Mackenzie George, 2017 second place winner, said “I recently became more interested in energy at Rutgers this past semester after taking Environmental Solutions with Professor Shwom… My main goal for the future of energy here at Rutgers is to increase public awareness and involvement. I think it is important to involve people in fun and innovative ways, which is partly what inspired my proposal in the first place; ’Trash to Cash' incentivizes recycling by turning it into a fun game where students compete against one another to reduce their impact. Overall, the entire experience was very thought-provoking, and I look forward to learning more about energy use and how I can help create a more efficient energy future during my time at Rutgers.“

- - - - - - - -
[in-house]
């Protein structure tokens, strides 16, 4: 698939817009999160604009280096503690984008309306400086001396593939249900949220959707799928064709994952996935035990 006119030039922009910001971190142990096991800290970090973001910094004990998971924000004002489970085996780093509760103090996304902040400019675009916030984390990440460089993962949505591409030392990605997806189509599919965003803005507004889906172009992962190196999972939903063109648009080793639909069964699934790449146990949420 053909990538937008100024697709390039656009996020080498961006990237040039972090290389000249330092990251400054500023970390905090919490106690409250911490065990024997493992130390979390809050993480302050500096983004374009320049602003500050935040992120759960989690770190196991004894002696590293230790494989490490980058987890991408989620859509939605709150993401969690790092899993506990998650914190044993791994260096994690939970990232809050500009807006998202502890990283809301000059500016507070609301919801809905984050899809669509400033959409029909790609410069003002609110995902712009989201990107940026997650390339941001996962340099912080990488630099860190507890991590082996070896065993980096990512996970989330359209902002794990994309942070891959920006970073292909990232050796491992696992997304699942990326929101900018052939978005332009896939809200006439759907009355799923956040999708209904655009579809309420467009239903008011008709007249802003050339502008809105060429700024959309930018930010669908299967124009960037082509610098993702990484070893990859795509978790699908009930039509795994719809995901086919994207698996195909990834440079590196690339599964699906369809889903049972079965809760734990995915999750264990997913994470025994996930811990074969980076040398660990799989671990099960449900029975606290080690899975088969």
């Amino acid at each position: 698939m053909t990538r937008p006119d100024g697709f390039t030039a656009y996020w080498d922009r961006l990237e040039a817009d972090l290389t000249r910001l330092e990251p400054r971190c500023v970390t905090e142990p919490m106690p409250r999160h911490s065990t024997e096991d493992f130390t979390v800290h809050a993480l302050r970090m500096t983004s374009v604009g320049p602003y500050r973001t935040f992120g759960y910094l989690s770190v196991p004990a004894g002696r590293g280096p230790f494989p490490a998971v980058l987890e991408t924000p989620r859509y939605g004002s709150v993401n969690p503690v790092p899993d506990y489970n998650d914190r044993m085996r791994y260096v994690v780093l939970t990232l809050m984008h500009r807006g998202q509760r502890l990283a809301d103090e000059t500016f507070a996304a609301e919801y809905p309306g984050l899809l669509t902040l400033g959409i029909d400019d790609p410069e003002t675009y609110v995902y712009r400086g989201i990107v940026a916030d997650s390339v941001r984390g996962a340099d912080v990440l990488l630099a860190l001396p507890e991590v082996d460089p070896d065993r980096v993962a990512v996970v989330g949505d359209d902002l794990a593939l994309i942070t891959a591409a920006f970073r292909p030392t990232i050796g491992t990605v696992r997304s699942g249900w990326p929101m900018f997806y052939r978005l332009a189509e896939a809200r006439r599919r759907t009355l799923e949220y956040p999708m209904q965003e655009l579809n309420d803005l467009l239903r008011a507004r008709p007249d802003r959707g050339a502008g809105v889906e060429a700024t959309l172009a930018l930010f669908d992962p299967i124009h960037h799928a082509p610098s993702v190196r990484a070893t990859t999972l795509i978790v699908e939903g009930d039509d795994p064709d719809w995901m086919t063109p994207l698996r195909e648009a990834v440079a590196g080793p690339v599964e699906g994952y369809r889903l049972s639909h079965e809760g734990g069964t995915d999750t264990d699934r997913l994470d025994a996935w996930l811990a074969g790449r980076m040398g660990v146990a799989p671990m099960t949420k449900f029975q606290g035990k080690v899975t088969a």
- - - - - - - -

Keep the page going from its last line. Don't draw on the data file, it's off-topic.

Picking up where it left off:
2017 third prize winner Timothy Lee was also the 2016 first prize winner. Timothy said, “The energy contest is a great way to engage students and have them thinking about local improvement. There is a facet of energy or efficiency that can be improved in every corner of our lives as Rutgers students: buses, dining hall waste, residence halls, etc. Making energy-efficient changes doesn't have to make our lives harder or more conservative; it can instead improve our quality of life…”. Timothy recently graduated and is going to pursue a Ph.D. next fall at University of Pennsylvania in Materials Science Engineering to develop clean energy solutions while incorporating his chemistry knowledge. “I'm very excited about what the future of energy holds for us” said Lee, a sentiment echoed by the REI.